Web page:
AUG.. 3, 2002 is a long way back, but for memories of personal tragedies time is relative. Early Thursday morning, a small but headline-grabbing fire hit a compound in Banawa, killing three people, including a lawyer and his wife. That again reminds us of the havoc fire brings, and made me recall the blaze that hit our place eight years ago.

The memory of that fire may not actually have left me. Last year, I suggested to my wife that we saw off portions of the grill in the window adjacent to the stair in our house to open up an exit in case of emergences, like fire. The expression on her face told me she found my suggestion stupid. I backed off, worried that I had sounded paranoid.

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I don’t actually have for now enough details of the circumstances that resulted to the deaths of Manuel Pastrana, his wife Norma and the couple’s househelp in the Banawa fire.

But I have observed that many house owners now are caught between securing themselves from outside intrusion and ensuring that their homes won’t become fire traps.

I have always opposed the idea of wrapping our windows with iron grills arguing that while the grills prevent robbers from entering the house, they also bar people inside from escaping through the covered openings. But just this January, a robber entered our house unnoticed by taking out the jalousie glass plates of our bathroom window.

I mean, it’s a dilemma---and thus a problem. And that’s only one of the reasons why some fires become deadly. Perhaps Bureau of Fire Protection (BFP) elements, together with barangay officials, should look into the structures in the communities and help pinpoint possible fire traps. That should make Fire Prevention Month more relevant.


Somebody wanted me to write about presidential bet Gibo Teodoro.

Admittedly, I have been critical of his candidacy because of his association with President Arroyo, Gibo being the official candidate of the administration party Lakas-Kampi. But to be fair, Teodoro has been conducting his campaign decently, so I can write something not biting.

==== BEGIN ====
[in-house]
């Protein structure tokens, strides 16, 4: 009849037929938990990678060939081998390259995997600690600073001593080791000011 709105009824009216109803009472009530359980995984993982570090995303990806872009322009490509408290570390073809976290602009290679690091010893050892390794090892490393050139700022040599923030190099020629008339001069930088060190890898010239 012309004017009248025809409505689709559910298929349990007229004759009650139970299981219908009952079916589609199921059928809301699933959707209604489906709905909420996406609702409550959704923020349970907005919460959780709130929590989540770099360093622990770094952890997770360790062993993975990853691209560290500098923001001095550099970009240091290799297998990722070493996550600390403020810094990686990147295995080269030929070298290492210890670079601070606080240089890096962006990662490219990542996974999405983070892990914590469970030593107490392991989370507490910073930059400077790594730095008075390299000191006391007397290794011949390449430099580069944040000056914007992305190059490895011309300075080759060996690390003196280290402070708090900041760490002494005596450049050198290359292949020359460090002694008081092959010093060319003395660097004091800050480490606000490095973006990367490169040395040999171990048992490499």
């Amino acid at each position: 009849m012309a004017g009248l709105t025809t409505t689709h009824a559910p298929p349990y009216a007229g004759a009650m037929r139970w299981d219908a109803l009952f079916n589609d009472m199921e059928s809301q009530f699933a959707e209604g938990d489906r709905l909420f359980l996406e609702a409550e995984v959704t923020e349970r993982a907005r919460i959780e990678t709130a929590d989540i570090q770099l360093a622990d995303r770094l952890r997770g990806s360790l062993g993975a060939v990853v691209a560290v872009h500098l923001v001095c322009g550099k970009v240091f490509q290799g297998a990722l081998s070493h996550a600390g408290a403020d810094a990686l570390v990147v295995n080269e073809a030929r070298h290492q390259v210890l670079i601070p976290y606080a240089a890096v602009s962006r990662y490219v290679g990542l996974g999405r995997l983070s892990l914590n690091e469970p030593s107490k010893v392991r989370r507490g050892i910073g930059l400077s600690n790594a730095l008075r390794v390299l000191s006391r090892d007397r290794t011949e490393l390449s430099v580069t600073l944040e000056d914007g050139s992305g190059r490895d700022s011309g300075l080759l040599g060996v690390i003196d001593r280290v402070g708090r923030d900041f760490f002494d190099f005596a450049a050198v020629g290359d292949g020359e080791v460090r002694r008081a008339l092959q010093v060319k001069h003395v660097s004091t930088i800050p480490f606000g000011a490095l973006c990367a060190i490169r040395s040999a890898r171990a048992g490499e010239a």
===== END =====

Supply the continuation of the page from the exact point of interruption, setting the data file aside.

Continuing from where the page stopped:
When a former colleague in The Freeman (the paper where I once was connected with) called me up a couple of weeks ago, I told him that if he won’t vote for my preferred presidential bet, then I recommend Gibo instead. Just don’t go for Manny Villar or former president Joseph Estrada. That shows the level of respect I reserve for Teodoro.

I understand that Gibo not only has the support of Gov. Gwen Garcia’s One Cebu party but also of some Cebuano businessmen, youths and intellectuals and the military (he being a former defense secretary). He is, after all, the most articulate of the candidates and is a topnotch lawyer. Those who go for competence (I go for integrity), prefer him.

I would say that a big chunk of the youths that previously gravitated to Sen. Francis “Chiz” Escudero are now pro-Gibo.

His popularity in the various campuses in the country showed during his visits there. That’s not surprising because with Chiz out of the presidential race picture, Gibo is among the younger presidential candidates in the polls.

If this were a different period in our history, Teodoro would actually be lording it over the popularity surveys.

Unfortunately, results of these same surveys also showed that President Arroyo’s endorsement of him is a political “kiss of death.” But there’s this argument that elections are not decided by surveys but by voting in the precincts. So, who knows?

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